Ask most Verizon IndyCar Series drivers and they'll tell you that the championship battle really gets underway once the Indianapolis 500 is in the books.
If that's true, everyone better keep an eye on Graham Rahal.
The No. 15 Soldier Strong / TurnsForTroops.com Honda driver arrived at the Chevrolet Detroit Grand Prix presented by Lear 15th in points before becoming only the second driver to sweep a street-course doubleheader weekend.
Now in sixth and only 52 points out of top spot, Rahal's Detroit performance makes him an instant contender for the 2017 title just as the series heads to Texas Motor Speedway, where he scored a dramatic last-lap victory in 2016. Another strong performance in Saturday's Rainguard Water Sealers 600 (8 p.m. ET, NBCSN and Advance Auto Parts INDYCAR Radio Network) would put Rahal right in the thick of things.
“All around, a spectacular weekend for us,” said Rahal, who took the checkered flag on Saturday and Sunday at the Raceway at Belle Isle Park’s temporary street circuit.
“We're not going to take it for granted. We want to keep focusing. We're sixth in points. A lot of opportunity ahead, including next weekend, where we won last year and we know we can win again.”
Until Rahal's pair of triumphs, the only other driver to win both races of a street-course doubleheader was Scott Dixon, who dominated the Toronto weekend in 2013 and went on to win the third of his four Verizon IndyCar Series championships that year. Dixon is the points leader now with 303.
In addition to taking two wins in Detroit, Rahal also became the first repeat winner of 2017 after seven different drivers scored victories in the first seven races of the season. That kind of competitiveness is exactly what makes winning a Verizon IndyCar Series title so difficult, let alone trying to take your second consecutive championship, said reigning champion Simon Pagenaud.
“It's very hard to repeat,” the Team Penske driver said. “You have to be so complete throughout the season and you have to be so good everywhere. It's about being consistent and always being there.”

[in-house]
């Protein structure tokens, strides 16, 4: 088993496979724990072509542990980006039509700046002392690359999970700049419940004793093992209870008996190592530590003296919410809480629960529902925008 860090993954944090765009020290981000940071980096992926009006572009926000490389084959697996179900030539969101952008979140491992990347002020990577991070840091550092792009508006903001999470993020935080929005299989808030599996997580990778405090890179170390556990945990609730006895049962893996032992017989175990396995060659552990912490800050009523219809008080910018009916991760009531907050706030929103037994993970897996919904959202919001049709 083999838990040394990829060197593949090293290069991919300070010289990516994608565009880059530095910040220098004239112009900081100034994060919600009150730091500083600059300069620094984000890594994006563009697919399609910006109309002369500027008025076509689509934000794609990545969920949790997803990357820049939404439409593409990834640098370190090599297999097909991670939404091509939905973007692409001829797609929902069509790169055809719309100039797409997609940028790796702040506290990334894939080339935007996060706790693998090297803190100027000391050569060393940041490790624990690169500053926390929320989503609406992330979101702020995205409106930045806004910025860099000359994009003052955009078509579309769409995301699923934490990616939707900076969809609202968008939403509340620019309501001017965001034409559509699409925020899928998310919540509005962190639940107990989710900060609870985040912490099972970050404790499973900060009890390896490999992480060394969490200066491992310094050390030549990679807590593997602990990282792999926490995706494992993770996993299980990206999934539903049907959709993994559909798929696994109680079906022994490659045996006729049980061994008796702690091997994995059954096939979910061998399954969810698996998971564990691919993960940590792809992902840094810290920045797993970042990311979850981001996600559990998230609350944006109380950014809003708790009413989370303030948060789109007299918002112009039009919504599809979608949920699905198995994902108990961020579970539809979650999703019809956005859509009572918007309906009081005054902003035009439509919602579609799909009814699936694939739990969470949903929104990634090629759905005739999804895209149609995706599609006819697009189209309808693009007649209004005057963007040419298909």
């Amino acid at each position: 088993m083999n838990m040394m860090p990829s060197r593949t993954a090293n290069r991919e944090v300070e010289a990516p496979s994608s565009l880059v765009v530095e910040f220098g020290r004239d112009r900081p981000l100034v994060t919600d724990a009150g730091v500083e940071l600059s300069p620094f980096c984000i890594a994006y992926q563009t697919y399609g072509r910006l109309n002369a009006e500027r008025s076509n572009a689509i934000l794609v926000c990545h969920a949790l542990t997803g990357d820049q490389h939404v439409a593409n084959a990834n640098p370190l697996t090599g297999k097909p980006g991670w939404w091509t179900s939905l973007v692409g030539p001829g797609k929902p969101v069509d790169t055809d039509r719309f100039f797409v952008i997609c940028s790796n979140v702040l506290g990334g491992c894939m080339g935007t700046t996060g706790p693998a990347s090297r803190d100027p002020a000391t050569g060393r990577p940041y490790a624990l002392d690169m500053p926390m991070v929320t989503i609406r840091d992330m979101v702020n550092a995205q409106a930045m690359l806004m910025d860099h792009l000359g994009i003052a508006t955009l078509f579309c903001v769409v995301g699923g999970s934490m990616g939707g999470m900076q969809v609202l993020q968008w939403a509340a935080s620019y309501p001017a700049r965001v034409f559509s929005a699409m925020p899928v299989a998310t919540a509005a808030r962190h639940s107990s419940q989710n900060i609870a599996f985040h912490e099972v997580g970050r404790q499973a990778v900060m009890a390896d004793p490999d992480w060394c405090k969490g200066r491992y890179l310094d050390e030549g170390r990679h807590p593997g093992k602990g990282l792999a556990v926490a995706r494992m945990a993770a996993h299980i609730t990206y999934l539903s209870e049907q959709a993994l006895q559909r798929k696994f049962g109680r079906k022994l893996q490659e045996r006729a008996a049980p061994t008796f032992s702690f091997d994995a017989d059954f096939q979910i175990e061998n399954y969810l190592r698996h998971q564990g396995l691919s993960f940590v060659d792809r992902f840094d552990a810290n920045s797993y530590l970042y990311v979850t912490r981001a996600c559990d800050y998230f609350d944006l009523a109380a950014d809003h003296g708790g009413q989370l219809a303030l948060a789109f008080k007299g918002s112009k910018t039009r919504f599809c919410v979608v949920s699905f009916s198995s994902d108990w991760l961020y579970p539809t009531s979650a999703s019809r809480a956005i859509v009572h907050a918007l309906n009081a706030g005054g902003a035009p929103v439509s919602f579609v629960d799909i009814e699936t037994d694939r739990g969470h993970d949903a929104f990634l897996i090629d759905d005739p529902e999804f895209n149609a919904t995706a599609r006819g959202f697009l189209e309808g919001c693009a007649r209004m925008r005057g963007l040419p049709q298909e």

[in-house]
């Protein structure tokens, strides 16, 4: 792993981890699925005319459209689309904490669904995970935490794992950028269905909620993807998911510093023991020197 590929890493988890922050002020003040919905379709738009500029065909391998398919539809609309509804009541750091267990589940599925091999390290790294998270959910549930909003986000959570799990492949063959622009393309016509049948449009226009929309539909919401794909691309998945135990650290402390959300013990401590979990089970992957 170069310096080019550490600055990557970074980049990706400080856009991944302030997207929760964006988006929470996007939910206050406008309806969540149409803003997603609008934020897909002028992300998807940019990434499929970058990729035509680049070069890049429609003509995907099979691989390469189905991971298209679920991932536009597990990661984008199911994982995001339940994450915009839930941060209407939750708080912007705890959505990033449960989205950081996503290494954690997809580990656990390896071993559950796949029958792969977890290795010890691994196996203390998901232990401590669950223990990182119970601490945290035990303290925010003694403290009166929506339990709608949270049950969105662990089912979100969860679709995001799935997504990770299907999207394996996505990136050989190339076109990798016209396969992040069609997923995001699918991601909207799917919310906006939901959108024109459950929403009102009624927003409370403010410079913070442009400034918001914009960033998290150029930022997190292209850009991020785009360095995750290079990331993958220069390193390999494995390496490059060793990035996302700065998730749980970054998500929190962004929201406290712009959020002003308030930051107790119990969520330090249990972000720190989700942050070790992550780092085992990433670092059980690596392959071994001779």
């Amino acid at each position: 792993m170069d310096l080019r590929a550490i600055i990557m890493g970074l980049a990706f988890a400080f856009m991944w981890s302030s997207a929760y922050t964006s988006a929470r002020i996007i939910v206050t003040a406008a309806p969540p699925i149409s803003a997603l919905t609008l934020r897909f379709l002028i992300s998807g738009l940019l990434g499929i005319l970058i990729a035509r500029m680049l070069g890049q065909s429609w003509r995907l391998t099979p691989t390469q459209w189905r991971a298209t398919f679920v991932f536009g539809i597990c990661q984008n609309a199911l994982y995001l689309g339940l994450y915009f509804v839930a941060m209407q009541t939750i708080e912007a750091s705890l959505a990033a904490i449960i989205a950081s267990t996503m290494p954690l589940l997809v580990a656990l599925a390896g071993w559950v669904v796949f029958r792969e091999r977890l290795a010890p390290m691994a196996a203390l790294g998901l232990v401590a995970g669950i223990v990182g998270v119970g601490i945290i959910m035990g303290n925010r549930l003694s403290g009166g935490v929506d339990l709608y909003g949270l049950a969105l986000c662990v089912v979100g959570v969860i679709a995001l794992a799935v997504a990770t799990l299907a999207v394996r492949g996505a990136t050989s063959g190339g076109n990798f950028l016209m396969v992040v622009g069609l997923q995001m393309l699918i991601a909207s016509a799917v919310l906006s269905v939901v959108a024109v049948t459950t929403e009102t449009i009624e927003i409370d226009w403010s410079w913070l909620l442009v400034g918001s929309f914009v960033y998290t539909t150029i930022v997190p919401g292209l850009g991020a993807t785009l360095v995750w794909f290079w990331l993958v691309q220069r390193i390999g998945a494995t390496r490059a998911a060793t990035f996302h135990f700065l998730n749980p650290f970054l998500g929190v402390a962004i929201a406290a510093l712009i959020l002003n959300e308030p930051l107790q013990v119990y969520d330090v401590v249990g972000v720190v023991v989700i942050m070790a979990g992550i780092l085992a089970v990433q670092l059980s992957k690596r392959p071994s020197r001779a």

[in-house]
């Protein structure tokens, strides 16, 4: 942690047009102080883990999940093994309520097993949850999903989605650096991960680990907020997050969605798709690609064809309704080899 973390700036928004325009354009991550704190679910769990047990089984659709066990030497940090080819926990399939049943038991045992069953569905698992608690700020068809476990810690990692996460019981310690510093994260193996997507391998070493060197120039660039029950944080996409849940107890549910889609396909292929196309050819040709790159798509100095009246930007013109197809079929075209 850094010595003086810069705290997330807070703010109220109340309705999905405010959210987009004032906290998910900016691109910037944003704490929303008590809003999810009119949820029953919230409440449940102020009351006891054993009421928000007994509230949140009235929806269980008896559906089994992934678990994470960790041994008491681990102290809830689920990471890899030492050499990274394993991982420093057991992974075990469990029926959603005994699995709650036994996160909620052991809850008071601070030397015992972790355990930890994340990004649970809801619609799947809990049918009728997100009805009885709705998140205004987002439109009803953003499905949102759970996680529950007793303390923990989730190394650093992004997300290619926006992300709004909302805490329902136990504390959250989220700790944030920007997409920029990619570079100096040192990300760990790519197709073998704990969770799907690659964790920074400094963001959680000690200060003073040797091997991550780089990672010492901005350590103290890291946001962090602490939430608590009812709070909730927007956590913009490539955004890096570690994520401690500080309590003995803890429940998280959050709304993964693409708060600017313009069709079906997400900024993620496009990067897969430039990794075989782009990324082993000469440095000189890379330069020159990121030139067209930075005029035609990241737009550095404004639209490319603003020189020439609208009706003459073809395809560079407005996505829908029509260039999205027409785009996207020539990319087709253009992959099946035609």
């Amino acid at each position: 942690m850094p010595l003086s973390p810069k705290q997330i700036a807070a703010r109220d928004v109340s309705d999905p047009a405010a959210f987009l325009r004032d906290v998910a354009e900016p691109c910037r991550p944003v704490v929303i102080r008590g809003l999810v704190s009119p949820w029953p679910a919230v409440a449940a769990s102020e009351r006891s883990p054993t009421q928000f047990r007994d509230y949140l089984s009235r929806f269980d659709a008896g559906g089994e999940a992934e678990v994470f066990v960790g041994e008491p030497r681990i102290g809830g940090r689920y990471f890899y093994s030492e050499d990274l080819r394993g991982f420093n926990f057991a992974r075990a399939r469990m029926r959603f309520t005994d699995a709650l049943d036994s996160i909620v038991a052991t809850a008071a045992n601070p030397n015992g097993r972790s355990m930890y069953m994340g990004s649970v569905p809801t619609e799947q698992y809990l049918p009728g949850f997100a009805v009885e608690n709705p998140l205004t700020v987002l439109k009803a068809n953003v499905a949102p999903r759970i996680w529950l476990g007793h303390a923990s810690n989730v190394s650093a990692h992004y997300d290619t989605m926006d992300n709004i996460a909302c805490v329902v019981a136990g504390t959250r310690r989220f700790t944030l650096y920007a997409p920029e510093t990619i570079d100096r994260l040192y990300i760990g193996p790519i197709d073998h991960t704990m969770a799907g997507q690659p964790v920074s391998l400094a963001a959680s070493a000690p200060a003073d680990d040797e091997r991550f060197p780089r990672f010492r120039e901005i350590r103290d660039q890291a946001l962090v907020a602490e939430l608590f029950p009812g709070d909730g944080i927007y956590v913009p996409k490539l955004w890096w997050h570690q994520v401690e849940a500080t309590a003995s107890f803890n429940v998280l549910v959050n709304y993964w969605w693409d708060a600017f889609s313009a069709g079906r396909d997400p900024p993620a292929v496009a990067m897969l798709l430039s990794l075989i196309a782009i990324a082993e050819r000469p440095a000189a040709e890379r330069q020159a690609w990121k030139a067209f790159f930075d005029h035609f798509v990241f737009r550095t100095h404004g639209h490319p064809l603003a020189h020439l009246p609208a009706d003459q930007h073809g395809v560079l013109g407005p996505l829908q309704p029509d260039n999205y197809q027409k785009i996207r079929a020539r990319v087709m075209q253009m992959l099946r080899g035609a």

Although drivers concentrate on getting the Indy 500 right and don't worry about the title fight until later, there's also no doubt the double points awarded in “The Greatest Spectacle in Racing” can swing things in a huge way and launch a title challenge.
Just ask 2017 Indianapolis 500 winner Takuma Sato.
The No. 26 Andretti Autosport Honda driver followed his win in the 101st Indianapolis 500 presented by PennGrade Motor Oil with an eighth and fourth in Detroit to close to within striking distance of the top spot in points.
The first Japanese driver to win the Indy 500 rode the May momentum to move into third overall by the end of the Detroit weekend, 11 points behind Dixon.
“I think confidence is part of the sport,” said Sato, who was 10th in points and 94 out of first going into the Indianapolis 500.
“You believe in yourself, believe the people who (are) supporting (you), go together. You have to believe the car, too, just going to the Indianapolis Motor Speedway, 230 miles per hour, to here 170 (at Belle Isle), but still the wall, you talk about inches.”
And even when things don't go your way in the Indy 500, sometimes a good performance that shows what you can do can still push the team forward as much as a top result. Rahal's Indy 500 was ruined by a late tire puncture that dropped him from fifth to 12th, but contending for the win until misfortune struck gave the No. 15 team a good boost.
“I think the reason why we started off pretty strong this weekend is because we had a great finish to May,” Rahal said. “We didn't have the luck, but we had a car that could have won that race, no doubt. So I think our guys felt confident in that. We showed up here. We stuck to our guns. We just carried on what we had started.”
In the end, 2012 Verizon IndyCar Series champion Ryan Hunter-Reay has some simple advice for drivers who want to be title contenders: When they get into their car to race, they always go for it.
“If you are going for the championship, you are thinking about race wins and podiums,” said Hunter-Reay, who drives the No. 28 DHL Honda for Andretti Autosport.
“Getting the maximum out of the car on any given weekend is what gives you a championship. Going out and thinking, 'I'm going to bank sixth today because it's solid points' isn't good, because it doesn’t work that way."